The Urgency of Now: Corporate Ethics and the #MeToo Movement
The corporate scandal landscape is littered with important examples of governance failures surrounding corporate ethics and mishandling of harassment and sexual assault controversies. Major corporate governance failures surrounding the handling of these issues have occurred at Google, CBS (Les Moonves), U.S. Gymnastics team, and U.S Congress, just to name a few of the many.
If there was ever a compelling argument for ethics and compliance professionals to reiterate the importance of a culture of ethics, now is the time. Companies have to recognize that promoting and managing their cultures is one of several important measures to prevent and detect improper sexual harassment and assault incidents from occurring.
A company has to demonstrate its commitment to its code of conduct by words and by action. Protecting a company’s culture cannot be accomplished by avoiding legal and compliance issues – the goal should be set higher: a corporate conduct standard of personal conduct that treats individual employees with respect and dignity. That is not too much to require – it is a basic standard that companies can (and should) achieve.
Google suffered serious reputational and business harm when its staff around the world staged an unprecedented series of walkouts to protest the company’s treatment of women. In particular, Google was mishandling allegations of sexual misconduct and providing hefty severance payouts to executives who were forced to leave Google in response to credible allegations of sexual misconduct. According to a New York Times press report, there were 48 other incidents of sexual misconduct at Google that resulted in the departure of various employees without any serious payouts. Notwithstanding the obvious sensitivity and significance of these incidents, Google mishandled failed to react and to address an toxic culture that needed to be remediated. If you want a perfect example of a head-in-the-sand governance failure, Google is one of many that can be cited.
To address this significant risk, companies have to proactively address the handling of sexual misconduct issues before potential harm to a company’s culture. This requires a commitment to the issue and corporate board and senior management involvement.
As you would expect, a company’s commitment begins with the board and senior management communications and conduct. In this respect, companies have to revisit their policies and procedures, promote diversity initiatives, workplace conduct expectations, conduct new and innovative training programs and foster a speak up culture where concerns and incidents are reported to supervisors and employee concern avenues.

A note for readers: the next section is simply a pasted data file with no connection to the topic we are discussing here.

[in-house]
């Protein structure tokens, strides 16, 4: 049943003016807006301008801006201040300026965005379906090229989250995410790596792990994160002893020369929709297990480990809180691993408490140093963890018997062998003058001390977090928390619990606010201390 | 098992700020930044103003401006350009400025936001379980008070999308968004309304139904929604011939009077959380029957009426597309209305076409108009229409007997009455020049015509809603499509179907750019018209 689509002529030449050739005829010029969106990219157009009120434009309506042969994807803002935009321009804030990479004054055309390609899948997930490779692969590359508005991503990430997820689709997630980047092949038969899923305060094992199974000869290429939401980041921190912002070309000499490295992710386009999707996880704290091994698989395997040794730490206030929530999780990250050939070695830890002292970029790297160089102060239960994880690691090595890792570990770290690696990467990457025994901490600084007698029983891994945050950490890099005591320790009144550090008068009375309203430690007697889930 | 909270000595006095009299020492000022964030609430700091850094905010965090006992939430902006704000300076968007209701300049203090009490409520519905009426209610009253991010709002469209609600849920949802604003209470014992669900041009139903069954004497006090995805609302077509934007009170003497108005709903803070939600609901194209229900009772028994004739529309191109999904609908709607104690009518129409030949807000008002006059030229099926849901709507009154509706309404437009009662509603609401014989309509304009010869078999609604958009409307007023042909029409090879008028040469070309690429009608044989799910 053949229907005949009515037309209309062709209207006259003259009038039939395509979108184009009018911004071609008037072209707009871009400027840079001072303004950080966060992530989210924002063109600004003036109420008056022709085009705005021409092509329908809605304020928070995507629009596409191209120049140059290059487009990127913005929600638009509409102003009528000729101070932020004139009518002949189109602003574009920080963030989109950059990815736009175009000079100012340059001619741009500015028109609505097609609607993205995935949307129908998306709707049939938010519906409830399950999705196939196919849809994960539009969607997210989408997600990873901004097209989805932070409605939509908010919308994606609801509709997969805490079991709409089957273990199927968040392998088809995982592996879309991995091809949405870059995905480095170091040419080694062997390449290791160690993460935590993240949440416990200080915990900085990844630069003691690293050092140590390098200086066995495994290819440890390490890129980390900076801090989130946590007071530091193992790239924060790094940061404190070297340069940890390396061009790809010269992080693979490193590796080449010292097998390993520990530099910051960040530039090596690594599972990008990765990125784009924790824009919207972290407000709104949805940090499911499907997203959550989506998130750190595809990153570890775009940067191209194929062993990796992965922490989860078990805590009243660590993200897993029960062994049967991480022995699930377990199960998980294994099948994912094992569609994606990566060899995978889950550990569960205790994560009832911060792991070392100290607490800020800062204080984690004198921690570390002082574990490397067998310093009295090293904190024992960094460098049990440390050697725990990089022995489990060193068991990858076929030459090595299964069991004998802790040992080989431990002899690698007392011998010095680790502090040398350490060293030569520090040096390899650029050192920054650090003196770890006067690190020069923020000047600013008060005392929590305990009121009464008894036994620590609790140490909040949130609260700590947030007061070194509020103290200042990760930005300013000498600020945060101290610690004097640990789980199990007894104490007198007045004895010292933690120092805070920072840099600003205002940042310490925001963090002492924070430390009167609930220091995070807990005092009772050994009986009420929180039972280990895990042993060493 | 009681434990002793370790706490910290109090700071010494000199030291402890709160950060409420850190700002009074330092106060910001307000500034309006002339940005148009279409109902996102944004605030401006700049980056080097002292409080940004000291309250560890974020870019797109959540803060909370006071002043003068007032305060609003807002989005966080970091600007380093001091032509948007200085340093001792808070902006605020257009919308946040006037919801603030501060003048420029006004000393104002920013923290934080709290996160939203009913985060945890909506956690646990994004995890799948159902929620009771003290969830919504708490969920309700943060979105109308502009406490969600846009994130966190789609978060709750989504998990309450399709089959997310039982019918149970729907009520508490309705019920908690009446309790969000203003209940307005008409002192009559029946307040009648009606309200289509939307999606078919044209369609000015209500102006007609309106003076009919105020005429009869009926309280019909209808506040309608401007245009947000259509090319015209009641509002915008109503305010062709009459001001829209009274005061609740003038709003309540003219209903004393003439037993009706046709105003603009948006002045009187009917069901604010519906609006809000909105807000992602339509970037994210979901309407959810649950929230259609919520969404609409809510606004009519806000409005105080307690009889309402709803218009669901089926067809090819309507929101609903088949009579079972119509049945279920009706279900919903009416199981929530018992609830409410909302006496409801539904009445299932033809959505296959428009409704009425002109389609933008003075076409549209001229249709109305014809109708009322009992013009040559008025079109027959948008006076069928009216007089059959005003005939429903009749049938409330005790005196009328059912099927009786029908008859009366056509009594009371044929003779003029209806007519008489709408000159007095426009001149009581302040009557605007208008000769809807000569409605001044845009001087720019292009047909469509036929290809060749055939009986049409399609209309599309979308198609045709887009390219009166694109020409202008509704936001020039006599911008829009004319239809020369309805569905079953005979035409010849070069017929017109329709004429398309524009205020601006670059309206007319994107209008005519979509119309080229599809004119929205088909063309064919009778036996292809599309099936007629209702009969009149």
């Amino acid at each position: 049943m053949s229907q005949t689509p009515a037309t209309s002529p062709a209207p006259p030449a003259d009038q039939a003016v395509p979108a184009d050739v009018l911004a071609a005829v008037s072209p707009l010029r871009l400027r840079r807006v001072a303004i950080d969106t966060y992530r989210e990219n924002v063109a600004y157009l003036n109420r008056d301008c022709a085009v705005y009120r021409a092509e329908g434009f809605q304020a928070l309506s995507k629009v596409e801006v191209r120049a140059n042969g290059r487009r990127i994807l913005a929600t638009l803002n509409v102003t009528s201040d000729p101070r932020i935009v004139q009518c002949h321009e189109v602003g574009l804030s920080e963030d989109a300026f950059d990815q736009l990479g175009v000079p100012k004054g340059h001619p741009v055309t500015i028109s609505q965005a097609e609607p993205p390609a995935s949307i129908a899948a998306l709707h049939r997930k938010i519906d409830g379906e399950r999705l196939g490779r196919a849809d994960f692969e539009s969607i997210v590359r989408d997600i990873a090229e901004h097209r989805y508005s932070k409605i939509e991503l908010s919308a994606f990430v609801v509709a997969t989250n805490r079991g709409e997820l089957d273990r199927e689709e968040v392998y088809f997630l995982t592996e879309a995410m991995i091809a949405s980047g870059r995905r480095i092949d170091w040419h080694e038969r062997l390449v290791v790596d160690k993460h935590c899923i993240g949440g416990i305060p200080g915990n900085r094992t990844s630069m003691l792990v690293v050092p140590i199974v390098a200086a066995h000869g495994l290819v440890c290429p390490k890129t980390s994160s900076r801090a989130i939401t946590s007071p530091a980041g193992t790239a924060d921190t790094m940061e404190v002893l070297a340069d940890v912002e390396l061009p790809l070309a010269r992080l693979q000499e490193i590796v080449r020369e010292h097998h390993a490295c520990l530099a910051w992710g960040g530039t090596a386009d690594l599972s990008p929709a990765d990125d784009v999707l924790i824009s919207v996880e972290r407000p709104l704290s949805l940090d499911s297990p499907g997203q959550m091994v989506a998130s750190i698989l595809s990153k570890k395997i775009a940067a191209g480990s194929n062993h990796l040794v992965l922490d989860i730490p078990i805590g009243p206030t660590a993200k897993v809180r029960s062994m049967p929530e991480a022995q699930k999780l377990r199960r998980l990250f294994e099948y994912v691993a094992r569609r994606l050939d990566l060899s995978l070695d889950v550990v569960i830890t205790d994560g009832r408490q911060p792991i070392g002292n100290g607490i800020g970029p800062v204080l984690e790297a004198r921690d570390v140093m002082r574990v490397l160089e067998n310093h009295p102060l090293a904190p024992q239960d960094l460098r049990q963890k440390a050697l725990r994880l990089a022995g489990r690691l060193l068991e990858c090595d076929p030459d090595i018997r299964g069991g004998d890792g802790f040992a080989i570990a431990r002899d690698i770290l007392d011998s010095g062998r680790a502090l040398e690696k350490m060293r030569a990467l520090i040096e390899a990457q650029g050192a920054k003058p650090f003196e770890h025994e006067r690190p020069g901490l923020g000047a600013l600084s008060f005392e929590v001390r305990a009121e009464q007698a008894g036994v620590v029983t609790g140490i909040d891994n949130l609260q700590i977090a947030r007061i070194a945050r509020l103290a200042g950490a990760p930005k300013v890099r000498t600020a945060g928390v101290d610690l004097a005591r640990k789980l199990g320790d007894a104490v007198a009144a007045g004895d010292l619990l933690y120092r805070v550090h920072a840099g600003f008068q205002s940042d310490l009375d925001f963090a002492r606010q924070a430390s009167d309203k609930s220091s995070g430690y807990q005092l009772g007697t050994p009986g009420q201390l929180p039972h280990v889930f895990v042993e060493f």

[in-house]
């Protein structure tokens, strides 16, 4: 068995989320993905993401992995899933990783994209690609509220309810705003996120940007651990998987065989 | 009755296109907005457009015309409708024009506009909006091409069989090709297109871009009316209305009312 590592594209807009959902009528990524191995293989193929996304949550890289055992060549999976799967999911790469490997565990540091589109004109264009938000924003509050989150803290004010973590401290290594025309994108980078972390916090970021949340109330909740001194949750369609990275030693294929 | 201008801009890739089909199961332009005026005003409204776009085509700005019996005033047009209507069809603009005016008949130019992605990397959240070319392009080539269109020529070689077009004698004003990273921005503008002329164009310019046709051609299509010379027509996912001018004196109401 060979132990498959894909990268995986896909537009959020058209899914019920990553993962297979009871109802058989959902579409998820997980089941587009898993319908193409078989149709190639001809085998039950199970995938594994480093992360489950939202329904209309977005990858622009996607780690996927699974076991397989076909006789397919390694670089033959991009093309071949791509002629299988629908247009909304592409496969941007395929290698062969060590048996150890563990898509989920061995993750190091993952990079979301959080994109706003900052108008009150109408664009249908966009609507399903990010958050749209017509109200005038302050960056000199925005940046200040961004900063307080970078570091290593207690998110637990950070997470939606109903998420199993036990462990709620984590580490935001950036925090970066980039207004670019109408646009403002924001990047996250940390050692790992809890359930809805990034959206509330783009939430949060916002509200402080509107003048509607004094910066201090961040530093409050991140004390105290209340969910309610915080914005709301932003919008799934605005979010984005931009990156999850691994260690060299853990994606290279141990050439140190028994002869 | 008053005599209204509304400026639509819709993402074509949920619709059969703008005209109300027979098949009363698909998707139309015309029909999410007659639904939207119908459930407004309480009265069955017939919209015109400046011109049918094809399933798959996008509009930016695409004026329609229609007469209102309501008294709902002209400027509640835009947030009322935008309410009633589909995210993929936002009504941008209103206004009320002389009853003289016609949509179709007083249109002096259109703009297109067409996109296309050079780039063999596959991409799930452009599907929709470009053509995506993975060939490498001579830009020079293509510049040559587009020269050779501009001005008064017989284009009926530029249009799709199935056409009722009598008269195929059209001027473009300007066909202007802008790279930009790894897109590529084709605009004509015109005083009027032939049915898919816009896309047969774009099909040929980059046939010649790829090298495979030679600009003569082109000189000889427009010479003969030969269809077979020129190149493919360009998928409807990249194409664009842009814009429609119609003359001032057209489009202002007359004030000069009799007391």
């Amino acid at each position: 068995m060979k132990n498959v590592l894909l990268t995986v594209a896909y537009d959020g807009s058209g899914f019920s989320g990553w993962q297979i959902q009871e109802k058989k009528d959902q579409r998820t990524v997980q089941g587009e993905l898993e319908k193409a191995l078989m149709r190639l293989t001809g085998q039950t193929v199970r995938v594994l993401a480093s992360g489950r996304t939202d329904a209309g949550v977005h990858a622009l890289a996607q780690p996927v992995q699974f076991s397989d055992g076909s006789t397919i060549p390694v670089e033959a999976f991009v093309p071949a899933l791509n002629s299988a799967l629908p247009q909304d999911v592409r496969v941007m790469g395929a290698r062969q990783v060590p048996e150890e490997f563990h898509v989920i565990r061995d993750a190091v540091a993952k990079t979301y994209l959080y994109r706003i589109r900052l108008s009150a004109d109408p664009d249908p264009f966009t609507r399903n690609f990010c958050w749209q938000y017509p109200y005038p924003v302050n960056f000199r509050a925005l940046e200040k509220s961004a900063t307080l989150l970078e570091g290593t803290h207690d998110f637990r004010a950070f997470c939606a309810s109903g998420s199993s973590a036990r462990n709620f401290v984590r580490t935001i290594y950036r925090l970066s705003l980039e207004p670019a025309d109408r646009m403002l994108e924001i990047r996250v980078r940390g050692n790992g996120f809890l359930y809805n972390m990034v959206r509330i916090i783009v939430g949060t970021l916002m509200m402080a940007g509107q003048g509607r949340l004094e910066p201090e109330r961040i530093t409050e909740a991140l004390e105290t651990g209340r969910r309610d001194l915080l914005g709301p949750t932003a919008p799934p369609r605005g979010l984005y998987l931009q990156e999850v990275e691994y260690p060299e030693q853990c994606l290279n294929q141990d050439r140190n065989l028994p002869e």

An important aspect of the controversies has been a failure to act on the part of senior management in response to serious concerns about senior executive conduct, and a lack of organizational justice surrounding the investigation and resolution of any sexual misconduct incidents. In this respect, a robust investigative protocol has to be documented, communicated and scrupulously followed to ensure that incidents are properly investigated and reviewed.
It is critical in this area in particular for companies to create and empower an independent committee at the senior executive level of relevant officers to review, monitor and ultimately resolve allegations and incidents of sexual misconduct.
As demonstrated in numerous high-profile incidents, companies have failed to exercise proper oversight, investigation and consistent resolutions involving senior executive misconduct, particularly in comparison to other violators who commit sexual misconduct at supervisory and employee levels. This disparate treatment of violators who engage in sexual misconduct has a corrosive impact on a company’s culture.
Another significant problem is the unwillingness of companies to acknowledge and address sexual misconduct issues. As allegations of sexual misconduct increase and are substantiated, companies have to recognize the need for comprehensive remediation and resources needed to address the problem.
Violators have to be held accountable, disciplined and terminated, when appropriate. Violators cannot be rewarded with large severance payouts or hush agreements among corporate managers and board members.
These comprehensive solutions should be implemented as quickly as possible, and perhaps even adopted as a proactive, best practice to prevent any problems from occurring. This issue has to be addressed early and proactively in order to protect a company’s culture.
As part of a new proactive strategy, senior leaders, supervisors and spokespersons have to emphasize the importance of reporting alleged incidents, and a commitment to investigate and hold those violators accountable. The infrastructure – policies, controls, resources and transparency – are essential requirements for such a strategy to succeed.
Companies have a lot of work to do in this area. The urgency is now.